Organic architecture looks more like pods and shells than the way children draw houses - boxes supporting a pitched roof. Like shells, they have to be load-bearing.
The buzz-word with adventurous architects is monocoque, which has previously been applied to aircraft fuselages, car bodies or ships' hulls in which nearly all structural loads are carried by the skin.
Not since the Wonderbra have so many curves relied upon hidden support. If the trend continues, the props of the construction industry - reinforced steel joists, pillars, posts and columns - will hit the skip, and go the way of whalebone corsets.
"Like an egg" is how Jan Kaplicky describes Future System's oval eye of the NatWest Media Centre that appears to hover over Lords cricket ground. But nowhere near as fragile.
Kaplicky is so convinced that aluminium will be the material of the future that he took a stand at last year's Interbuild to make the point. It is eco-chic too, he believes, and Greenpeace is not challenging him.
"It uses night-rate electricity when it's made, can be recycled in a second smelting and has three times the shelf life of steel because it doesn't rust underneath paint the way that your car does. Half the weight of steel means that it uses less raw materials."
He calls the Media Centre a semi-monocoque building because ribs support the aluminium sheets lined with fireproof slabs of a different density to protect the building for up to an hour.
Fireproofing aluminium was a first for the boatyard and for the structural engineers Ove Arup who devised it. The whole building is moulded in 26 sections in Rotterdam and Falmouth and assembled on site with watertight welding that makes the building seamless. The longest of the 26 pieces is almost 20 metres.
Each of the moulded segments is no wider than three meters - the maximum width for truck transport without police escorts. Future Systems wanted to float the Media Centre belly-up in bits, like a log flume, out of the Pendennis boatyard at Falmouth and berth it at the Thames docks, but it would still have needed road transport.
For such a big building it made little impact on the hallowed grounds of Lords, far less than bricks and mortar dug into foundations or cantilevered concrete cast on site. It appears to hover on top of two concrete stilts that will carry the 220 cricket commentators in lifts into the womb-like curvaceous interior.
The entire facade is non-reflective glass, 40 metres of it, so underfloor cooling is critical to cut the greenhouse effect. Carpeting wall to wall when there are no walls, as such, is tricky: where do you stop? The architects talk about the blue carpet they ran half way up the shell sides as the building's "blue suede shoes" - which says something about their relaxed attitude to furnishing it.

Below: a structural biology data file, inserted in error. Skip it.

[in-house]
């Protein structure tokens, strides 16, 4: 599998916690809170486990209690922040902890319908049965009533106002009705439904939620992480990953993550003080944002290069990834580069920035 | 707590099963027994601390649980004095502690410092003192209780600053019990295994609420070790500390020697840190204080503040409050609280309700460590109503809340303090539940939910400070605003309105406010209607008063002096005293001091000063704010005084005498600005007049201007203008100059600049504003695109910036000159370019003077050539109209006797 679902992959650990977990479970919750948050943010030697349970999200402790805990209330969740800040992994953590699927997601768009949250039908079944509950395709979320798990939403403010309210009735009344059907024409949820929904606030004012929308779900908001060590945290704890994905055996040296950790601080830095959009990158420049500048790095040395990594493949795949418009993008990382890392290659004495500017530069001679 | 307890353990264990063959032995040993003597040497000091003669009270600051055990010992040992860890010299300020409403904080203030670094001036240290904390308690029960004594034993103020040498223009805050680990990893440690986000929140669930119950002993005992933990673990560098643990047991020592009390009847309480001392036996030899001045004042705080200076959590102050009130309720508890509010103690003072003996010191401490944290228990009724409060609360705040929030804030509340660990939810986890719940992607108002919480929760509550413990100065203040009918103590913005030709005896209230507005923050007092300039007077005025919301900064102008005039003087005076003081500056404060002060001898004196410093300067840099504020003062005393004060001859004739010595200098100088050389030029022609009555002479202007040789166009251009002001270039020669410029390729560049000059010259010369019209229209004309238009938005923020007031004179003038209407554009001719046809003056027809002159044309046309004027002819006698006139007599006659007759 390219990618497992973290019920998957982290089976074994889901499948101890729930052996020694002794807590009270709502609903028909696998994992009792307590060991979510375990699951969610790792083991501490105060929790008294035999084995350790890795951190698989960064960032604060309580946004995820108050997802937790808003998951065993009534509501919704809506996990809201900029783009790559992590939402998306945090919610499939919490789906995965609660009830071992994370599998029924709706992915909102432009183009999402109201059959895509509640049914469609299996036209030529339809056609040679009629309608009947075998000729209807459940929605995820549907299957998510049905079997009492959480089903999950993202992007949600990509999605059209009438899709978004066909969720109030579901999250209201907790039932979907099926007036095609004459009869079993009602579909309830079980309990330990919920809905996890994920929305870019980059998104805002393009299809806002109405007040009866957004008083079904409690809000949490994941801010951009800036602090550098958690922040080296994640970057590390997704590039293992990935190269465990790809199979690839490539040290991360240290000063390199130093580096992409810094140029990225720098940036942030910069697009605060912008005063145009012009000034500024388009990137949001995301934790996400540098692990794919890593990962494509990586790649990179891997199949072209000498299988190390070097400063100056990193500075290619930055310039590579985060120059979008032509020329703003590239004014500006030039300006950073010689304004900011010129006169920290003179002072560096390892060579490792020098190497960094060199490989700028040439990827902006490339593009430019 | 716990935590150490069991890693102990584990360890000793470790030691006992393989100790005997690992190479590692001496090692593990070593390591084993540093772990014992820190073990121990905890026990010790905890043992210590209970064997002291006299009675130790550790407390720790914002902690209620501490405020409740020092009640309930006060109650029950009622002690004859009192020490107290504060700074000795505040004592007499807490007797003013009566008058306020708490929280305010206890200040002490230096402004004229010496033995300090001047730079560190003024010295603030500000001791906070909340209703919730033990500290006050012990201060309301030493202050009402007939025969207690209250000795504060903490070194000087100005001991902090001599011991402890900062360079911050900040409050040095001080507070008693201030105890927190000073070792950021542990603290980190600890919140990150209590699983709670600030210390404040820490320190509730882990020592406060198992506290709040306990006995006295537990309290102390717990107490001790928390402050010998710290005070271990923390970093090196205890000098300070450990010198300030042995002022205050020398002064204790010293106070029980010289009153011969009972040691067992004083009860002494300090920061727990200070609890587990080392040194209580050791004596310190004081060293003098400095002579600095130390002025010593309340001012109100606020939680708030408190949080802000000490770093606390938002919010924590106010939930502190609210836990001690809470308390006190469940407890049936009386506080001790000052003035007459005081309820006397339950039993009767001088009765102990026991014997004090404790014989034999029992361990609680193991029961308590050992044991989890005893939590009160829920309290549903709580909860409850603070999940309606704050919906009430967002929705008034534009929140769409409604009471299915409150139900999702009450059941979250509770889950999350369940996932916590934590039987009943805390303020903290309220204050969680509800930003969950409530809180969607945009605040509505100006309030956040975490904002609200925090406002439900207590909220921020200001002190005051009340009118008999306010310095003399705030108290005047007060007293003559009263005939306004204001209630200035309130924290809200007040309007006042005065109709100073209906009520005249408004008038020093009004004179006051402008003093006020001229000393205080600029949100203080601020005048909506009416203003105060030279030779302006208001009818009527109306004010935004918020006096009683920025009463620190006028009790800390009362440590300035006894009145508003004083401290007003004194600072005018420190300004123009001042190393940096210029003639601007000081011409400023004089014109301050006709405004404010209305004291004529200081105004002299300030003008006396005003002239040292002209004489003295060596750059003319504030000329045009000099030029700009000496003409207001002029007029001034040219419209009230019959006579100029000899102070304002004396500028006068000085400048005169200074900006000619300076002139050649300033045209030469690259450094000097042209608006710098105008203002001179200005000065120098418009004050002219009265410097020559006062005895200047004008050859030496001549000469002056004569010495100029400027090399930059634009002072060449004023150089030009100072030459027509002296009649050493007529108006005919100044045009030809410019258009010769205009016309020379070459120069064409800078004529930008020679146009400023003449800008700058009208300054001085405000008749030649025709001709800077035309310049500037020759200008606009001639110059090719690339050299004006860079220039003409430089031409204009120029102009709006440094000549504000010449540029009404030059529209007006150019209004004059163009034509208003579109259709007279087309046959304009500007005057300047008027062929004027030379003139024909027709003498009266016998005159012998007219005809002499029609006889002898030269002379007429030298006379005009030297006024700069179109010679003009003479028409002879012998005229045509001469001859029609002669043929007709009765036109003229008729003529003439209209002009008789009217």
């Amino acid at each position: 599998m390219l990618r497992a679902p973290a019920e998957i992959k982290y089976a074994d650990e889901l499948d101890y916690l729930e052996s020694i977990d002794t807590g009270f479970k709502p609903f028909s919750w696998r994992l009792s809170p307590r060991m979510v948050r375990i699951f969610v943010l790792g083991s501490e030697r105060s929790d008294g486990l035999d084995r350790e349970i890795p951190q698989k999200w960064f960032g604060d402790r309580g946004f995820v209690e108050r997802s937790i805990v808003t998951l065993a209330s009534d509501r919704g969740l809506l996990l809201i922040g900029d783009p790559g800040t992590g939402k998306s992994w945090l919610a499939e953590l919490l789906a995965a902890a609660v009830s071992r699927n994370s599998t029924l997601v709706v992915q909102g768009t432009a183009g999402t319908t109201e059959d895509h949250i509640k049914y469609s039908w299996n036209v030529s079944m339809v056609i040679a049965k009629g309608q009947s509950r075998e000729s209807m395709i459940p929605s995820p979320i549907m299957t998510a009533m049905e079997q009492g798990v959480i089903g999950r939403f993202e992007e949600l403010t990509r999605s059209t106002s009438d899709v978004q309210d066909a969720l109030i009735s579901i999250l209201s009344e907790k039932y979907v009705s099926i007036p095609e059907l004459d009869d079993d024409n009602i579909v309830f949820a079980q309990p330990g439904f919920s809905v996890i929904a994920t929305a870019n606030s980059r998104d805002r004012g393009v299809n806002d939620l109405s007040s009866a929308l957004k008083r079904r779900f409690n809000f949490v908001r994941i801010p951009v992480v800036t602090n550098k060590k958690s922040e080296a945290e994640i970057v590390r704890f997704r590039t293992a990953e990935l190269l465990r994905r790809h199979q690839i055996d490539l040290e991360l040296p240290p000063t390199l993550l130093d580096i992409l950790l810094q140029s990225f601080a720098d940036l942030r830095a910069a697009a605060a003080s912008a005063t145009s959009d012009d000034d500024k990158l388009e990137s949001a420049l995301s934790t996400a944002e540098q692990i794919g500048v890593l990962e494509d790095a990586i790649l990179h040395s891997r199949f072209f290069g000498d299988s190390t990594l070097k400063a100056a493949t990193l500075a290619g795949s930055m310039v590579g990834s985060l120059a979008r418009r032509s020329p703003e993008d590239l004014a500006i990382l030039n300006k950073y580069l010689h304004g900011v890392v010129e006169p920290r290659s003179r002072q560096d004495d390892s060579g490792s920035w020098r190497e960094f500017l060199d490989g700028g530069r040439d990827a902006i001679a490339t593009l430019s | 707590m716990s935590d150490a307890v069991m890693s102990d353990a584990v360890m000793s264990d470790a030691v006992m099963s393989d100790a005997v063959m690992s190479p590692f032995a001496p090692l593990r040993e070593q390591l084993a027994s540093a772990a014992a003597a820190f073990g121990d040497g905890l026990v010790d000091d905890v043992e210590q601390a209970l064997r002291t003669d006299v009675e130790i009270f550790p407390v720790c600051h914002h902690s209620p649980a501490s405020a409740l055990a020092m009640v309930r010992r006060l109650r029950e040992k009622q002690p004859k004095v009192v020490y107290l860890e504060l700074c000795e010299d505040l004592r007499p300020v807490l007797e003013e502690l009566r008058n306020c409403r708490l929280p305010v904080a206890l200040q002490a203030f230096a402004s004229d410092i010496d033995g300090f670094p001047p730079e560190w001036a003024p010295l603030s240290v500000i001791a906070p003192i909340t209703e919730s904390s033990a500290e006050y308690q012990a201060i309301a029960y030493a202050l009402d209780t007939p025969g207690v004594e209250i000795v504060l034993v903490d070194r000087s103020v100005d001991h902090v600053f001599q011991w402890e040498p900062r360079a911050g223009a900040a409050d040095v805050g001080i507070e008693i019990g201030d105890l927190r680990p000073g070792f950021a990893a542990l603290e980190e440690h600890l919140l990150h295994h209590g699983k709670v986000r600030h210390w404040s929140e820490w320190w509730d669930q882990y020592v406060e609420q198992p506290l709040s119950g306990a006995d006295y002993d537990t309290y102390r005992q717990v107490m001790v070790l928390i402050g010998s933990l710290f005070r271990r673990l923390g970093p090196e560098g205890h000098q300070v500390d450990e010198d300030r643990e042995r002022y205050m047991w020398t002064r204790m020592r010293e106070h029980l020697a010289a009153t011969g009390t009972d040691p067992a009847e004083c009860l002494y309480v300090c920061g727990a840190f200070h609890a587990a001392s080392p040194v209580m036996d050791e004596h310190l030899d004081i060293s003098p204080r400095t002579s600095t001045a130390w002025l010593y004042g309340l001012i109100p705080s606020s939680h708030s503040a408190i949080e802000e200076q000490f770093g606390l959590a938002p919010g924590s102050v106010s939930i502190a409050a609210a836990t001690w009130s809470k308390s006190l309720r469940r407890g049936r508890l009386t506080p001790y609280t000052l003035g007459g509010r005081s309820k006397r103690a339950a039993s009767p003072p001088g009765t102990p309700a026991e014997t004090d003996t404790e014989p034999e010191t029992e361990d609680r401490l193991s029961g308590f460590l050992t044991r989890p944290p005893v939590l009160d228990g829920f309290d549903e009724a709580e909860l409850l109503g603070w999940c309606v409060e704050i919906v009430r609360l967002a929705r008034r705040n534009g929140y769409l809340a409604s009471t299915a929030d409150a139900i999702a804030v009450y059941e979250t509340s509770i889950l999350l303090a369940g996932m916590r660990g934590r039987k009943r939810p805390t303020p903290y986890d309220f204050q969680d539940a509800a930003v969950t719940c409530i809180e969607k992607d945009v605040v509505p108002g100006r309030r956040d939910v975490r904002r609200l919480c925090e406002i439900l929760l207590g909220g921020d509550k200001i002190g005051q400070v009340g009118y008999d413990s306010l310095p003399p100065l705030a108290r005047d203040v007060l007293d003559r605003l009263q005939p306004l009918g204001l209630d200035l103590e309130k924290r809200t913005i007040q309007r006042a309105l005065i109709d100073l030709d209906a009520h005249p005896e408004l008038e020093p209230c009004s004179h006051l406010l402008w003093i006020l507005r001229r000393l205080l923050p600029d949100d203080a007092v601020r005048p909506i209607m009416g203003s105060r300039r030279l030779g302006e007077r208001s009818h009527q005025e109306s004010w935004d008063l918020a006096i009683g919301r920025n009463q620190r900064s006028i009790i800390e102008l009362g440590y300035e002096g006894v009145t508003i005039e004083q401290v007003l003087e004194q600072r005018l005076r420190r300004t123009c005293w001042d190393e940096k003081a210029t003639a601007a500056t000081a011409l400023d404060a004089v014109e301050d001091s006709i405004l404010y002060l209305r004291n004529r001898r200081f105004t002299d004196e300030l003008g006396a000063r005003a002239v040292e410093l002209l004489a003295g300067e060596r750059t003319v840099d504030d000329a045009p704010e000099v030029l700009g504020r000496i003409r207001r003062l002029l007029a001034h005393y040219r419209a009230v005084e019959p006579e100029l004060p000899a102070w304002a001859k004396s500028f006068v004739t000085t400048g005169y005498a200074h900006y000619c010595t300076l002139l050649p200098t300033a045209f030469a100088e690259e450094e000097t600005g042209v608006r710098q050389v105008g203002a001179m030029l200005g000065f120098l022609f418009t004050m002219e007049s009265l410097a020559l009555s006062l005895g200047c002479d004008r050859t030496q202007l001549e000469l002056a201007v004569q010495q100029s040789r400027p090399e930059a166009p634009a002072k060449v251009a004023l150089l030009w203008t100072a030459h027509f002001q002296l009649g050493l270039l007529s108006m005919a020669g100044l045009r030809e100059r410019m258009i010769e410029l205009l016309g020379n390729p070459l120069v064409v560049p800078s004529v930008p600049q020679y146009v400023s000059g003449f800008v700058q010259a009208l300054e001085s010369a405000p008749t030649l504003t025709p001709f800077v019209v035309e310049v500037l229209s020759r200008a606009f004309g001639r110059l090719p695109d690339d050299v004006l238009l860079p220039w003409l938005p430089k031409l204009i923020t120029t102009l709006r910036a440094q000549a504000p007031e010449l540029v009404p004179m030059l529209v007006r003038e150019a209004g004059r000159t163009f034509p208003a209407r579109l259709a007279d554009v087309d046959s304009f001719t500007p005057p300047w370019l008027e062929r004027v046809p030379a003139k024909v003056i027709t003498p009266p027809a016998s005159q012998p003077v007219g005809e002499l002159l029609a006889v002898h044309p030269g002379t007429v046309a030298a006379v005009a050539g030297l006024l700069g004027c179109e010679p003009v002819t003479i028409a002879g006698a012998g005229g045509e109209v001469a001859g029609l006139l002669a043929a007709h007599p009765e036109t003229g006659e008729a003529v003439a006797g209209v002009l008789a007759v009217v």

They are most proud of the elevated, unobstructed view of the pitch from the Media Centre which is, after all, its function and the reason for its form, "just like a camera lens reflecting the activity within".
The site chosen by a cricket commentator for the viewing platform for the world's media faces due west, directly into the sun. Jan Kaplicky is matter-of-fact about constraints:
"A pilot flying a plane to India and facing into the sun can't just turn around and change the route to New York. Pilots stick up newspapers in the cockpit of the big jumbos at certain times to cut the glare."
A silver filter in the glass stops players, all wearing white, from dazzling spectators and the glass is angled within the aluminium pod to slope inwards and cut the glare.
If monocoque architecture isn't to go off half-cock, it needs the technology of the aircraft industry and the shipyards. The skill is in combining the two, which is why Jan Kaplicky has done ground-breaking work.
Now the Catalan architect Enric Miralles wants to get the Scottish Parliament built in a Scottish boatyard using traditional timber technology to shape the upturned hull that forms the roof of the debating chamber.
Only rowing boats are made in timber, which describes his beached boat form. Sailing boats are mostly aluminium or glass-reinforced plastic, though carbon fibre is the preferred material for an America's Cup contender. That old adage that a ship can carry a boat but a boat can't carry a ship explains why shipyards aren't involved in the building boom. Shipyards are all about steel and there is no way that you can bend steel so easily.
Even so, shipyards have lessons for the construction industry. Peter Quartermaine, the author of Building on the Sea, points out that any overweight building is wasteful to construct but still functions. In a ship, surplus steel means a daily penalty in operating costs. "Most ships weigh only one third of a building of comparable size."
The quest for new ways of making things monocoque does not stop at buildings. The architect and Professor of Furniture at the Royal College of Art, Ron Arad, uses the concept in aluminium furniture made in Britain in an aircraft factory.
The TomVac aluminium chair, which is a bit like a deflated silver inner- tube pierced with cocktail-stick legs, is vacuum moulded, the the same technique used to create aeroplane parts, at Superform in Worcester. The alternative was to invest hundreds of thousands of pounds to make a pressed tool that would produce a chair every two seconds.
Ron Arad, an inventive designer with a low boredom threshold, finds that kind of mass production too much and it would have cost far more. For the 1998 Milan furniture fair he used Superform's cavity forming process to heat aluminium to 500 C and then inflated it with air pressure through steel stencils. Vases and tables blew up in size as if on steroids.
Harnessing cutting-edge technology is what makes British designers world famous. Future Systems have designed the ultimate pre-fab by messing about with boat designs - and given us more to celebrate at Lords than the cricket.Reuse content